As credit card companies try and spur consumer spending in the United States with introductory perks and cash rewards, they have raised interest rates on other customers to a remarkable 21 percent.
According to a new report by the card-comparison website CardHub, credit card interest rates have risen more than 2 percent compared to one year ago, due in part to the fact that companies are using zero-percent introductory rates to lure in customers before imposing much higher rates after that initial period ends.
“Credit card interest rates were higher across the board during the first three months of 2014 relative to the same period last year –rising an average of 2.12% on a year-over-year basis,” CardHub’s Landscape report stated.
In addition to rising interest rates, more Americans are taking out cash advance loans that are attached to increasingly expensive fees.
“The average cash advance fee increased more than 10% in Q1, rising to $12.31,” CardHub stated. “Issuers have displayed the ability to increase cash advance fees with impunity, as consumers don’t tend to factor such costs into their comparison shopping. These dynamics are reminiscent of when past-due and over-limit fees were allowed to get out of hand prior to the CARD Act’s implementation.”
While interest rates rise, the average initial period offering zero-percent interest has increased by 10 percent over 2013, and cash-back rewards rose about 15 percent as well.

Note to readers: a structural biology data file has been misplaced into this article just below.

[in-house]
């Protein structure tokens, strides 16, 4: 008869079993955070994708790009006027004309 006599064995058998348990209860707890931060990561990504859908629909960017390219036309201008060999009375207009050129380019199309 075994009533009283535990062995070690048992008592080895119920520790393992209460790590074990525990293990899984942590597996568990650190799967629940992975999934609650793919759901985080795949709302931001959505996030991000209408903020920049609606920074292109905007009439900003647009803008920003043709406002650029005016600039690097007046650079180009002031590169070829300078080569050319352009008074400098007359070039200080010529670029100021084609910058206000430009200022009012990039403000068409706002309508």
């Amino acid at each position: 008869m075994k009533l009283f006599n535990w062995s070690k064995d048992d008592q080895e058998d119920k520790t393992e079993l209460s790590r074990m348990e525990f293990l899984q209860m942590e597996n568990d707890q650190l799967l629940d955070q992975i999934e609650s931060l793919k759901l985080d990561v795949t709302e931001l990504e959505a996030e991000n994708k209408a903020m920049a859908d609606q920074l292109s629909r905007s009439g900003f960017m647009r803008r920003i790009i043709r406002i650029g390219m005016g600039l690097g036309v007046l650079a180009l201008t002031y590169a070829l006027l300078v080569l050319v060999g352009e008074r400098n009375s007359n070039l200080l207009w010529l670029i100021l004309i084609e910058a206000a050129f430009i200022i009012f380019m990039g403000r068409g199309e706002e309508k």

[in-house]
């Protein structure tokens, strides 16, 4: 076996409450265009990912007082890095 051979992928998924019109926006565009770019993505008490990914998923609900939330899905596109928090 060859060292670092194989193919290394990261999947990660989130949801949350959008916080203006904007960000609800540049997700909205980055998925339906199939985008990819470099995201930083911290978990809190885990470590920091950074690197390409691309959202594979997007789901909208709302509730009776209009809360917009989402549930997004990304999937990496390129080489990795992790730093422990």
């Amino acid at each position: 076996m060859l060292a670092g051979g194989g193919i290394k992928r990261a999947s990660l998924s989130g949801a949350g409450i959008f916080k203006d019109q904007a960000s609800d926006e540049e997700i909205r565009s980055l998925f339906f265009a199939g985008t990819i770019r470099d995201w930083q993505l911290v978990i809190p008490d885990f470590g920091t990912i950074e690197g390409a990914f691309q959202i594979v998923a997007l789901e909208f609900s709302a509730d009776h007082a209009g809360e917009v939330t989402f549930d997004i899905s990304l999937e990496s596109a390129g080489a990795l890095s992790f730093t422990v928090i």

Speaking to the New York Post, a CardHub official stated the situation looks similar to the credit crisis of 2008, when consumers ended up with high-interest debts after companies stopped offering upfront rewards and cheaper deals.
“I think credit card companies are essentially realizing that consumers are more focused on introductory rates,” CardHub CEO Odysseas Papadimitriou said. “So they are not paying much attention to what happens after the introductory rates.”
He added that a three-percent increase in rates “doesn’t seem like much, but in relative terms, that really adds up over the long term.”
At the same time, Bloomberg Businessweek reported that thirty-day delinquency rates for credit cards from major companies like Chase and Bank of America are down 19 percent compared to a year ago, suggesting Americans are managing their debts more effectively.
Another reason that could account for lower credit card use is potential fear over identity fraud. Bloomberg noted that cases such as Target’s security breach – which saw about 100 million peoples’ data stolen by hackers – could make Americans less likely to spend. CardHub’s report stated that complaints about identity theft and fraud were up 61 percent over last year.